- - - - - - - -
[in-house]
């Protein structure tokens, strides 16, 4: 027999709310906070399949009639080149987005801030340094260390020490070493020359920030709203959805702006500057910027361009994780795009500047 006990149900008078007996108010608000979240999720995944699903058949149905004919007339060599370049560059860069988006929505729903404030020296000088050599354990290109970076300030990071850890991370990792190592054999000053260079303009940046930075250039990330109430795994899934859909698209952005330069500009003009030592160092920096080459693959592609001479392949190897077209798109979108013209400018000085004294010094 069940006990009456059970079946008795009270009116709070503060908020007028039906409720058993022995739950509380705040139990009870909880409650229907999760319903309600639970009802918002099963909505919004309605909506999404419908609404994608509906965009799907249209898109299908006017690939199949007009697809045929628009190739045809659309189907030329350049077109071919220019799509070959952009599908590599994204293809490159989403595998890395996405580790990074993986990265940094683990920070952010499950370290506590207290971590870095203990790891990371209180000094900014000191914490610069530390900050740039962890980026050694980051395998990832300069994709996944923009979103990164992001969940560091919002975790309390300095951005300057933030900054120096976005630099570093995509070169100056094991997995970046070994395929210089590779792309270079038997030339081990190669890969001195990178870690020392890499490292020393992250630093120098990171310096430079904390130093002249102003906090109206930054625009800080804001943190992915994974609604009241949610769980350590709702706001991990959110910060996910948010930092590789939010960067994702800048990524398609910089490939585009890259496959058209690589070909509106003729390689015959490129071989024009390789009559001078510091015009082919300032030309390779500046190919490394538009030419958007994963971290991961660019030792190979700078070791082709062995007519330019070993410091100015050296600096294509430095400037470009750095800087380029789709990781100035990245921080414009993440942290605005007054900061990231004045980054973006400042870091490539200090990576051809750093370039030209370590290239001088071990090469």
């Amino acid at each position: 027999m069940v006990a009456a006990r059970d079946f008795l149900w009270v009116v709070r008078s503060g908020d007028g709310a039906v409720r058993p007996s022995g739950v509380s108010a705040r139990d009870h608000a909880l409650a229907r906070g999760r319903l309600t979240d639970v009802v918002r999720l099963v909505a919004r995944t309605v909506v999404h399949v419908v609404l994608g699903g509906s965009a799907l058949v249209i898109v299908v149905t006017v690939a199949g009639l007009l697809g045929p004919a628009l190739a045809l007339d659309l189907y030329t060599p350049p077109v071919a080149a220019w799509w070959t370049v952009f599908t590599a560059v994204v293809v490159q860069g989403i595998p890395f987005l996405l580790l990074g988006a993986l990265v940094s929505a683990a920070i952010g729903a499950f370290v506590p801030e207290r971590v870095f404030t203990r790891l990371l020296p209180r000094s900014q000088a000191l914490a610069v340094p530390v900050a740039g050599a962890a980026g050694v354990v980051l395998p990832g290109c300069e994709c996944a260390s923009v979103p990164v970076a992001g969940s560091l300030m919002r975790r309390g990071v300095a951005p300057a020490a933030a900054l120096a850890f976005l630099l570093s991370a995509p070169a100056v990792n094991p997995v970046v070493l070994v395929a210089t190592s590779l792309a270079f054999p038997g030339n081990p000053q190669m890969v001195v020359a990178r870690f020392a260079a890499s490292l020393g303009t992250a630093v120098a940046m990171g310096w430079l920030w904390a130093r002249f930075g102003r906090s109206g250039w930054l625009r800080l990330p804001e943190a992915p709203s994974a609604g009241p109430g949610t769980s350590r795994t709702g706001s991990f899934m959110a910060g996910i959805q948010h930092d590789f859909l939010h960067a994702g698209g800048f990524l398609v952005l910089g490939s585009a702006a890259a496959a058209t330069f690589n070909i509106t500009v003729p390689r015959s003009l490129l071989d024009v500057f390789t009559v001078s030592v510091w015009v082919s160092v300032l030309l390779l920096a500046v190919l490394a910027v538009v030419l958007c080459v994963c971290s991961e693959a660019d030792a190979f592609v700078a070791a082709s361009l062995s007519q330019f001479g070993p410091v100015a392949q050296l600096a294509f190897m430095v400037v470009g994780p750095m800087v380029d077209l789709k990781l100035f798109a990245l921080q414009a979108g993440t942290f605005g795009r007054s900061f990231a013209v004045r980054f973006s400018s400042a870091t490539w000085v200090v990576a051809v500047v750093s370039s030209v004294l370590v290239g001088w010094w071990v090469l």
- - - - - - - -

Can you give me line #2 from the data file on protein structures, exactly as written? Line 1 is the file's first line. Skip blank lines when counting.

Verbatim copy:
């Protein structure tokens, strides 16, 4: 027999709310906070399949009639080149987005801030340094260390020490070493020359920030709203959805702006500057910027361009994780795009500047 006990149900008078007996108010608000979240999720995944699903058949149905004919007339060599370049560059860069988006929505729903404030020296000088050599354990290109970076300030990071850890991370990792190592054999000053260079303009940046930075250039990330109430795994899934859909698209952005330069500009003009030592160092920096080459693959592609001479392949190897077209798109979108013209400018000085004294010094 069940006990009456059970079946008795009270009116709070503060908020007028039906409720058993022995739950509380705040139990009870909880409650229907999760319903309600639970009802918002099963909505919004309605909506999404419908609404994608509906965009799907249209898109299908006017690939199949007009697809045929628009190739045809659309189907030329350049077109071919220019799509070959952009599908590599994204293809490159989403595998890395996405580790990074993986990265940094683990920070952010499950370290506590207290971590870095203990790891990371209180000094900014000191914490610069530390900050740039962890980026050694980051395998990832300069994709996944923009979103990164992001969940560091919002975790309390300095951005300057933030900054120096976005630099570093995509070169100056094991997995970046070994395929210089590779792309270079038997030339081990190669890969001195990178870690020392890499490292020393992250630093120098990171310096430079904390130093002249102003906090109206930054625009800080804001943190992915994974609604009241949610769980350590709702706001991990959110910060996910948010930092590789939010960067994702800048990524398609910089490939585009890259496959058209690589070909509106003729390689015959490129071989024009390789009559001078510091015009082919300032030309390779500046190919490394538009030419958007994963971290991961660019030792190979700078070791082709062995007519330019070993410091100015050296600096294509430095400037470009750095800087380029789709990781100035990245921080414009993440942290605005007054900061990231004045980054973006400042870091490539200090990576051809750093370039030209370590290239001088071990090469």